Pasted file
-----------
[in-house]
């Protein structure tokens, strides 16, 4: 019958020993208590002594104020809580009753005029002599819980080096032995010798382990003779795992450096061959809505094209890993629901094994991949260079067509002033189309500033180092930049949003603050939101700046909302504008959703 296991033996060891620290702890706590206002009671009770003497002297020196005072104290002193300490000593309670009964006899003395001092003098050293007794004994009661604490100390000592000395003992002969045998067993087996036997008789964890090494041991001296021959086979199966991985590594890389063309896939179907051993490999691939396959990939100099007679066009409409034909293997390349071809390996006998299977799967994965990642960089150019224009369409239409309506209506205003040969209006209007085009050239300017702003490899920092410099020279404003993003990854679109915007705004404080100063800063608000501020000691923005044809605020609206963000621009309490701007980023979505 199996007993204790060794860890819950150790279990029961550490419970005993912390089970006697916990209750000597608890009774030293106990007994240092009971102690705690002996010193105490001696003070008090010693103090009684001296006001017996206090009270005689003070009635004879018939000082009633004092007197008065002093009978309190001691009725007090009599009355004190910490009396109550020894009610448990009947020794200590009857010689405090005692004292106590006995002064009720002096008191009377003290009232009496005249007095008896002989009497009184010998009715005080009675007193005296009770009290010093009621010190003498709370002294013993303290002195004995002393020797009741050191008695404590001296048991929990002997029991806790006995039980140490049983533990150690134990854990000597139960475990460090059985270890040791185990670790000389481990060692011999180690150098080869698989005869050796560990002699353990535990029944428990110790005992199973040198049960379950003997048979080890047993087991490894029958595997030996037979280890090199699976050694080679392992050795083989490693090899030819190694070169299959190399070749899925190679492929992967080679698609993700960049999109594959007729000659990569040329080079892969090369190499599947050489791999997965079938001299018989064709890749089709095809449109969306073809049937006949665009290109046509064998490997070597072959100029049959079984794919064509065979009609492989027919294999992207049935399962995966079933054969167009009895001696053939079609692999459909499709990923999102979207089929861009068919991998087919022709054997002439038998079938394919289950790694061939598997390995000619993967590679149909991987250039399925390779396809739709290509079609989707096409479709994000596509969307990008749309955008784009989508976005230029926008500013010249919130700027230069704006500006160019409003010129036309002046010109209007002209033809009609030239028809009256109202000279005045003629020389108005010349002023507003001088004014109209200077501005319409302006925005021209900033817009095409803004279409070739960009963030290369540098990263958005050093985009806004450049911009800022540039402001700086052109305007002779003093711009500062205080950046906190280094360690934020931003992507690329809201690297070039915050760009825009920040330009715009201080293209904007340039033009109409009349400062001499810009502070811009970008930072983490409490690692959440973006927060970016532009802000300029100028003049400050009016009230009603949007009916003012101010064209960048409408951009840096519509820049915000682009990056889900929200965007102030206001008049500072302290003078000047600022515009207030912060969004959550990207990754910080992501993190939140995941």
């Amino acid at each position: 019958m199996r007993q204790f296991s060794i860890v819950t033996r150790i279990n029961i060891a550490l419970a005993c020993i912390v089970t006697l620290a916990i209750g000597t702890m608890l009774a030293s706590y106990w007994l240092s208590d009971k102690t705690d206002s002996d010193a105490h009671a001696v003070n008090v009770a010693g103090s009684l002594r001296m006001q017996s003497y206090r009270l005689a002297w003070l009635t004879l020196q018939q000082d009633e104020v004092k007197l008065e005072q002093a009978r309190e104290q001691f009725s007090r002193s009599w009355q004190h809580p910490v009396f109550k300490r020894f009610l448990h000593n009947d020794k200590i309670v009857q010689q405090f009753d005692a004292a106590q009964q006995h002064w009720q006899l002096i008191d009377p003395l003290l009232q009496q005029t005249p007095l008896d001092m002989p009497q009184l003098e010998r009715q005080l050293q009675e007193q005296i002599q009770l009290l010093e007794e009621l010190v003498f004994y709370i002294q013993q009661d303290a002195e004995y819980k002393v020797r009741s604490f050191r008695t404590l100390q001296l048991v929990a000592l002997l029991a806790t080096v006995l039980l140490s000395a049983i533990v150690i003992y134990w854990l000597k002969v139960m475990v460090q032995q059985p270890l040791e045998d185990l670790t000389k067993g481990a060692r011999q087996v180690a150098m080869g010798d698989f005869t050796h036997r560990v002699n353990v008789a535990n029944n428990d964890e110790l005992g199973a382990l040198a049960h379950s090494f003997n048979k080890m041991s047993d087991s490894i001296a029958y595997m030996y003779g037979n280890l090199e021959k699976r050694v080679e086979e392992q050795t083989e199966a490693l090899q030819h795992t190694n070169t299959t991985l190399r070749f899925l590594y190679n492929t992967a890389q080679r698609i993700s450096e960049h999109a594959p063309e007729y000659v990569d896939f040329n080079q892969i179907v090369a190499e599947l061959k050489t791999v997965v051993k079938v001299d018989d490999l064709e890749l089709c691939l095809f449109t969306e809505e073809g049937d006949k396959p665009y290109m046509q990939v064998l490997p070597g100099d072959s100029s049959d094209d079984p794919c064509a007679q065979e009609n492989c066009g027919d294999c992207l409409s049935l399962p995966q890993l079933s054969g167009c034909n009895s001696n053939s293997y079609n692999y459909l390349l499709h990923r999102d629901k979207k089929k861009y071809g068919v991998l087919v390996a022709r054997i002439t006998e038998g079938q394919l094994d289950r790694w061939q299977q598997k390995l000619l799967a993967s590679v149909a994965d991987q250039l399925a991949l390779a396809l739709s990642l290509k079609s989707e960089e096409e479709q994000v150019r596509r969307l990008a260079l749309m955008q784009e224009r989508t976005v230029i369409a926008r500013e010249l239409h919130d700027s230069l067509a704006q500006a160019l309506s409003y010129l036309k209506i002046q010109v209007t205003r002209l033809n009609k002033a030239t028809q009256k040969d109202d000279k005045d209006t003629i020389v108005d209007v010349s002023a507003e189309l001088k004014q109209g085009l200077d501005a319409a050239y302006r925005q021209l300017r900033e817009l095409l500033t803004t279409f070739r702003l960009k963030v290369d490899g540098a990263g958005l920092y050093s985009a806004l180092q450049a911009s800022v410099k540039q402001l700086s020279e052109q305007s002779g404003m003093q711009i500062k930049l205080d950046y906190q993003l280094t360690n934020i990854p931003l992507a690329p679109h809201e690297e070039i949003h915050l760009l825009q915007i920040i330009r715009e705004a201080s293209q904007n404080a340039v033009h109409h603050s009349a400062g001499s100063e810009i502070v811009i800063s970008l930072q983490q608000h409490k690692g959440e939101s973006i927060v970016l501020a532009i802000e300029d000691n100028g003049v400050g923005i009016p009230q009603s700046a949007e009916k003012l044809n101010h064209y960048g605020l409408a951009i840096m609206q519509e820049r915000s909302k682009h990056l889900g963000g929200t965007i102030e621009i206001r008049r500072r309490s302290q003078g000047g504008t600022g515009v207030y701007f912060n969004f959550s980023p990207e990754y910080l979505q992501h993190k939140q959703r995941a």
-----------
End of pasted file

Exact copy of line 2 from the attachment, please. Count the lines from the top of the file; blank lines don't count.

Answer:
């Protein structure tokens, strides 16, 4: 019958020993208590002594104020809580009753005029002599819980080096032995010798382990003779795992450096061959809505094209890993629901094994991949260079067509002033189309500033180092930049949003603050939101700046909302504008959703 296991033996060891620290702890706590206002009671009770003497002297020196005072104290002193300490000593309670009964006899003395001092003098050293007794004994009661604490100390000592000395003992002969045998067993087996036997008789964890090494041991001296021959086979199966991985590594890389063309896939179907051993490999691939396959990939100099007679066009409409034909293997390349071809390996006998299977799967994965990642960089150019224009369409239409309506209506205003040969209006209007085009050239300017702003490899920092410099020279404003993003990854679109915007705004404080100063800063608000501020000691923005044809605020609206963000621009309490701007980023979505 199996007993204790060794860890819950150790279990029961550490419970005993912390089970006697916990209750000597608890009774030293106990007994240092009971102690705690002996010193105490001696003070008090010693103090009684001296006001017996206090009270005689003070009635004879018939000082009633004092007197008065002093009978309190001691009725007090009599009355004190910490009396109550020894009610448990009947020794200590009857010689405090005692004292106590006995002064009720002096008191009377003290009232009496005249007095008896002989009497009184010998009715005080009675007193005296009770009290010093009621010190003498709370002294013993303290002195004995002393020797009741050191008695404590001296048991929990002997029991806790006995039980140490049983533990150690134990854990000597139960475990460090059985270890040791185990670790000389481990060692011999180690150098080869698989005869050796560990002699353990535990029944428990110790005992199973040198049960379950003997048979080890047993087991490894029958595997030996037979280890090199699976050694080679392992050795083989490693090899030819190694070169299959190399070749899925190679492929992967080679698609993700960049999109594959007729000659990569040329080079892969090369190499599947050489791999997965079938001299018989064709890749089709095809449109969306073809049937006949665009290109046509064998490997070597072959100029049959079984794919064509065979009609492989027919294999992207049935399962995966079933054969167009009895001696053939079609692999459909499709990923999102979207089929861009068919991998087919022709054997002439038998079938394919289950790694061939598997390995000619993967590679149909991987250039399925390779396809739709290509079609989707096409479709994000596509969307990008749309955008784009989508976005230029926008500013010249919130700027230069704006500006160019409003010129036309002046010109209007002209033809009609030239028809009256109202000279005045003629020389108005010349002023507003001088004014109209200077501005319409302006925005021209900033817009095409803004279409070739960009963030290369540098990263958005050093985009806004450049911009800022540039402001700086052109305007002779003093711009500062205080950046906190280094360690934020931003992507690329809201690297070039915050760009825009920040330009715009201080293209904007340039033009109409009349400062001499810009502070811009970008930072983490409490690692959440973006927060970016532009802000300029100028003049400050009016009230009603949007009916003012101010064209960048409408951009840096519509820049915000682009990056889900929200965007102030206001008049500072302290003078000047600022515009207030912060969004959550990207990754910080992501993190939140995941």